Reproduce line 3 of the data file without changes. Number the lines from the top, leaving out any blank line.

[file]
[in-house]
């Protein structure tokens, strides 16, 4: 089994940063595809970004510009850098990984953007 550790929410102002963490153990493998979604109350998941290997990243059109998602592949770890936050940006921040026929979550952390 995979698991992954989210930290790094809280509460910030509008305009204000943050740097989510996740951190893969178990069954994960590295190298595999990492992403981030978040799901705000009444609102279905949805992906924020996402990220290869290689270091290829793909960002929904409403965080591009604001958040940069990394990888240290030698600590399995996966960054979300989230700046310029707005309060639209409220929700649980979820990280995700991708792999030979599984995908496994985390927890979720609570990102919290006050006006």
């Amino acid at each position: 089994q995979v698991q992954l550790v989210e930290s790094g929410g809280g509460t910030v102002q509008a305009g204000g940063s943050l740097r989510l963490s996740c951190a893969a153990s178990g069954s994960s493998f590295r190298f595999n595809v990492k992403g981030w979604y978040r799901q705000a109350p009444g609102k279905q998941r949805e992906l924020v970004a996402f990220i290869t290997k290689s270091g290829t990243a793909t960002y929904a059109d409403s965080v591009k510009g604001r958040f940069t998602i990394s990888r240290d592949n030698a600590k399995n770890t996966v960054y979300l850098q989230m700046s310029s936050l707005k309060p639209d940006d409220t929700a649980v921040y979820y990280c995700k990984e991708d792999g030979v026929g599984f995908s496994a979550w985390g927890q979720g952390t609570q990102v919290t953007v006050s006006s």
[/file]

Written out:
């Amino acid at each position: 089994q995979v698991q992954l550790v989210e930290s790094g929410g809280g509460t910030v102002q509008a305009g204000g940063s943050l740097r989510l963490s996740c951190a893969a153990s178990g069954s994960s493998f590295r190298f595999n595809v990492k992403g981030w979604y978040r799901q705000a109350p009444g609102k279905q998941r949805e992906l924020v970004a996402f990220i290869t290997k290689s270091g290829t990243a793909t960002y929904a059109d409403s965080v591009k510009g604001r958040f940069t998602i990394s990888r240290d592949n030698a600590k399995n770890t996966v960054y979300l850098q989230m700046s310029s936050l707005k309060p639209d940006d409220t929700a649980v921040y979820y990280c995700k990984e991708d792999g030979v026929g599984f995908s496994a979550w985390g927890q979720g952390t609570q990102v919290t953007v006050s006006s």